Friday, March 17, 2017

More “Before and After” Rehabilitations in Historic Cooksville, by Larry Reed

A previous article here told the story of the restoration of historic buildings in the Village of Cooksville through “before and after” photos. These preservation projects re-capture the original historic architectural character of the village’s nineteenth-century buildings—homes, churches, barns, schoolhouse, even out-houses— and have been going on for many decades and continue to this day, helping to retain the significant character of this 175-year-old village.

Such projects are evidence of wise investments, smart re-uses and re-cycling, and the pride owners have in improving their village. And the owners can take very real pleasure and satisfaction in saving a part of Wisconsin’s and America’s heritage.

Here are more “before and after” pictures that help tell the story of preservation and its role in the appreciation and aesthetic enjoyment, as well as the economic benefits, of living in a historic community like Cooksville.
John Seaver House (c.1849) - BEFORE
John Seaver House - AFTER

Some of the village’s houses required major exterior rehabilitation to reveal the hidden original materials and historic architecture from the mid-nineteenth century, This sometimes meant the removal of modern metal or vinyl siding to once more expose original wooden clapboards and old exterior trim underneath, which allowed the symmetrical design elements of the early, simple Greek Revival and Gothic Revival styles to be appreciated. 
Smith House (c.1845-46) - BEFORE
Smith House - AFTER

On occasion, the restorations required only some repairs and minor replacements of missing details or trim work.  Sometimes more extensive work was required to restore original porches or major exterior stylistic features that had been covered over or removed in the past. Usually, early photographs or the discovery of physical evidence provided the needed documentation of original appearances.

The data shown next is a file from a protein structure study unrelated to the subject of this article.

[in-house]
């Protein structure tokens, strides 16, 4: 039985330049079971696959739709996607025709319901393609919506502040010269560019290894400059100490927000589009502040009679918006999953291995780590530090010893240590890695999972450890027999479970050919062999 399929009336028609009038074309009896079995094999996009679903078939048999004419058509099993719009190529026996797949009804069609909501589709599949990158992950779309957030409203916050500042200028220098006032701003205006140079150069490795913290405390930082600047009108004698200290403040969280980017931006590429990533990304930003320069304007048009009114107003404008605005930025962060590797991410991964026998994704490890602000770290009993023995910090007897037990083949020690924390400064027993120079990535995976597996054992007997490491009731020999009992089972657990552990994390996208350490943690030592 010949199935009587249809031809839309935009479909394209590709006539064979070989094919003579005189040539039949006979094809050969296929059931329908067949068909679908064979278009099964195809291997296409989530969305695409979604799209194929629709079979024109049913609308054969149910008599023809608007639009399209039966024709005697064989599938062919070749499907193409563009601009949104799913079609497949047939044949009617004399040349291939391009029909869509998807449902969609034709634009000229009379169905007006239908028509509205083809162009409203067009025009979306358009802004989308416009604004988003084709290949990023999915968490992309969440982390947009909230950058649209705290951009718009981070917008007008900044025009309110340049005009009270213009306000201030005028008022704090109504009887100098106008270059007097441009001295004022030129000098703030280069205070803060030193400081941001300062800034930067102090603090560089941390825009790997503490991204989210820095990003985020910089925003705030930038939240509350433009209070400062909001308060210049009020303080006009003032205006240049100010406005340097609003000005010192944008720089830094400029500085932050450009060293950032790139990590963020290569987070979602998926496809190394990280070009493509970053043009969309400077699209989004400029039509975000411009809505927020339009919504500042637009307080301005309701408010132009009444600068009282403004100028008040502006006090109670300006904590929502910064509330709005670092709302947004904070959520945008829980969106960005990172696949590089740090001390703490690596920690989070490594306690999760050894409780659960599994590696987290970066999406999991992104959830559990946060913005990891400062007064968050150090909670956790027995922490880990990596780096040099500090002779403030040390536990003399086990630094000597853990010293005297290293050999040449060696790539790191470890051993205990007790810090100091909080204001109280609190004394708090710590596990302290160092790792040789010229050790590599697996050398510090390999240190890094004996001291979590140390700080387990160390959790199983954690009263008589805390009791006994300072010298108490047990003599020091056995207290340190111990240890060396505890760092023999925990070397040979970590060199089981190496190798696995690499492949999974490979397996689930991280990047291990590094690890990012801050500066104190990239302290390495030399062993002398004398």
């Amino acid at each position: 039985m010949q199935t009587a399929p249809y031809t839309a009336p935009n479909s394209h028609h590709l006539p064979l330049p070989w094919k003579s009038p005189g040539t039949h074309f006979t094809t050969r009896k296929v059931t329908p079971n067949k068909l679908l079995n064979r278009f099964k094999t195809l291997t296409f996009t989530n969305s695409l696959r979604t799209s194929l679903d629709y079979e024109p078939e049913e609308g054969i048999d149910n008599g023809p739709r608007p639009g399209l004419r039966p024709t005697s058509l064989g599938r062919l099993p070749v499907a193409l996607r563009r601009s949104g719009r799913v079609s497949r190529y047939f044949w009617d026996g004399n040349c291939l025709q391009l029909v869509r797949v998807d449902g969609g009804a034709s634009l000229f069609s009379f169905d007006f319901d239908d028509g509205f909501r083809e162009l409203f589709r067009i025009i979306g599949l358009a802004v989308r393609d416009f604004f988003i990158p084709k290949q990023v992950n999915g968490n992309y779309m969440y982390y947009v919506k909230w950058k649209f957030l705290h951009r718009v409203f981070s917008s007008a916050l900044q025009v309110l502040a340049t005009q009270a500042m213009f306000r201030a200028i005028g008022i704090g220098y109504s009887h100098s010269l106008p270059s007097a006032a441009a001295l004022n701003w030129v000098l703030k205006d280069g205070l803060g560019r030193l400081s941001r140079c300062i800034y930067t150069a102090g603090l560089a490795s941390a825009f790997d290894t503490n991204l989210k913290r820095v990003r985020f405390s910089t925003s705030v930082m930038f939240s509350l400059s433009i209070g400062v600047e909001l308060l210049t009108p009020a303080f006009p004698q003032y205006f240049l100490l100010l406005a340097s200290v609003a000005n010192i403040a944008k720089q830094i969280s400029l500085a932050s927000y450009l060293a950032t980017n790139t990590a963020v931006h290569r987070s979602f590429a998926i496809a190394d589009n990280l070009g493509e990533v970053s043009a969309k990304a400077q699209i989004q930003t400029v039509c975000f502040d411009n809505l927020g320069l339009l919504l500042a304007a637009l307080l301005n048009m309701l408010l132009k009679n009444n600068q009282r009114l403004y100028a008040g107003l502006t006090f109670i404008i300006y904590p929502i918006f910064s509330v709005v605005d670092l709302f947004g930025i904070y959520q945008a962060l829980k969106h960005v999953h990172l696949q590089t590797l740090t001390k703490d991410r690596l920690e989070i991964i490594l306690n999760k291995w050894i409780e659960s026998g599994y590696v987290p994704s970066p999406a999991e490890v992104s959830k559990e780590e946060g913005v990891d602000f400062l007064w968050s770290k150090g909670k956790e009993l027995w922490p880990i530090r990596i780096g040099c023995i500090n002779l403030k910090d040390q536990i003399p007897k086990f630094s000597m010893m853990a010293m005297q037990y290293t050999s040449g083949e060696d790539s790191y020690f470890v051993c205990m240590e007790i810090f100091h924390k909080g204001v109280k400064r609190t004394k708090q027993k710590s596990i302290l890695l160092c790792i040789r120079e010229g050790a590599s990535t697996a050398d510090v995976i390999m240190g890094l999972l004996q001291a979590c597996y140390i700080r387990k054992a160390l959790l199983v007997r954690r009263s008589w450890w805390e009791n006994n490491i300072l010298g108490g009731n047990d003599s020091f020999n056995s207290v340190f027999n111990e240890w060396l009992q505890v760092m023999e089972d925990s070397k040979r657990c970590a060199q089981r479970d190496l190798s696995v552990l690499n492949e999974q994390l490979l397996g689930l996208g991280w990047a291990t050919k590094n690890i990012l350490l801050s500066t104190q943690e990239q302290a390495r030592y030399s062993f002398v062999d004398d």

Gunn House (c.1852) -  BEFORE
Gunn House, "Breckhurst"- AFTER

Many of the small historic houses required large modern additions, sensitively and carefully designed to provide bathrooms, closets, larger kitchens, etc., which would ensure continued modern use of the original structures. Whether the early houses were small one- or two-room residences or were somewhat larger Cooksville brick structures, they could all be made to easily accommodate modern needs.
Longbourne House (c.1854) - BEFORE
Longbourne House - AFTER

Sometimes the original use of buildings had to be changed to accommodate new uses. This different use served to give new life to the structure, preserving the historic building. Two examples are the village’s one-room schoolhouse that became a community center and an old dairy barn that is now a new, spacious home.
Erickson Barn (1914) - BEFORE
Erickson Barn - AFTER

Cooksville Schoolhouse (1886) - BEFORE
Cooksville Schoolhouse - AFTER

Even a few old village outhouses have been lovingly repaired and re-painted—and even re-used now and then, or converted a new use as a garden shed. Some young and not-so-young visitors have never seen (or used) an original “two-holer” in a backyard!